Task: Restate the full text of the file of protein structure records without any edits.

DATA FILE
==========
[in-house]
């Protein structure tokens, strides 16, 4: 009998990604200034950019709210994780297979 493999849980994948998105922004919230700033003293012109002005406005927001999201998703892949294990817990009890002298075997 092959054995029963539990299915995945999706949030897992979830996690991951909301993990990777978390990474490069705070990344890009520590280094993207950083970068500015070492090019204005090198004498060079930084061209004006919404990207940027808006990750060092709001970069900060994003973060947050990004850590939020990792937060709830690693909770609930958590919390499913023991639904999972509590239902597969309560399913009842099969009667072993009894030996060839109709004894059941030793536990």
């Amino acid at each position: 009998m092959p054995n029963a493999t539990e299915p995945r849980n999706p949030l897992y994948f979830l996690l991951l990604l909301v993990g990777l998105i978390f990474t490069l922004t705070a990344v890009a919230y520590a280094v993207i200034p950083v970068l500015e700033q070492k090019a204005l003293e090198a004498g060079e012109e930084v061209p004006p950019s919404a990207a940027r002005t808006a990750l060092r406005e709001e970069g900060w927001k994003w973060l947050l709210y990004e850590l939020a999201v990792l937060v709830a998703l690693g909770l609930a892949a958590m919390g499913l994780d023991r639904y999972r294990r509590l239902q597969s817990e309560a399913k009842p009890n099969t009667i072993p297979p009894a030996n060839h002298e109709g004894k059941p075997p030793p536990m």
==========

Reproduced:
[in-house]
């Protein structure tokens, strides 16, 4: 009998990604200034950019709210994780297979 493999849980994948998105922004919230700033003293012109002005406005927001999201998703892949294990817990009890002298075997 092959054995029963539990299915995945999706949030897992979830996690991951909301993990990777978390990474490069705070990344890009520590280094993207950083970068500015070492090019204005090198004498060079930084061209004006919404990207940027808006990750060092709001970069900060994003973060947050990004850590939020990792937060709830690693909770609930958590919390499913023991639904999972509590239902597969309560399913009842099969009667072993009894030996060839109709004894059941030793536990």
């Amino acid at each position: 009998m092959p054995n029963a493999t539990e299915p995945r849980n999706p949030l897992y994948f979830l996690l991951l990604l909301v993990g990777l998105i978390f990474t490069l922004t705070a990344v890009a919230y520590a280094v993207i200034p950083v970068l500015e700033q070492k090019a204005l003293e090198a004498g060079e012109e930084v061209p004006p950019s919404a990207a940027r002005t808006a990750l060092r406005e709001e970069g900060w927001k994003w973060l947050l709210y990004e850590l939020a999201v990792l937060v709830a998703l690693g909770l609930a892949a958590m919390g499913l994780d023991r639904y999972r294990r509590l239902q597969s817990e309560a399913k009842p009890n099969t009667i072993p297979p009894a030996n060839h002298e109709g004894k059941p075997p030793p536990m």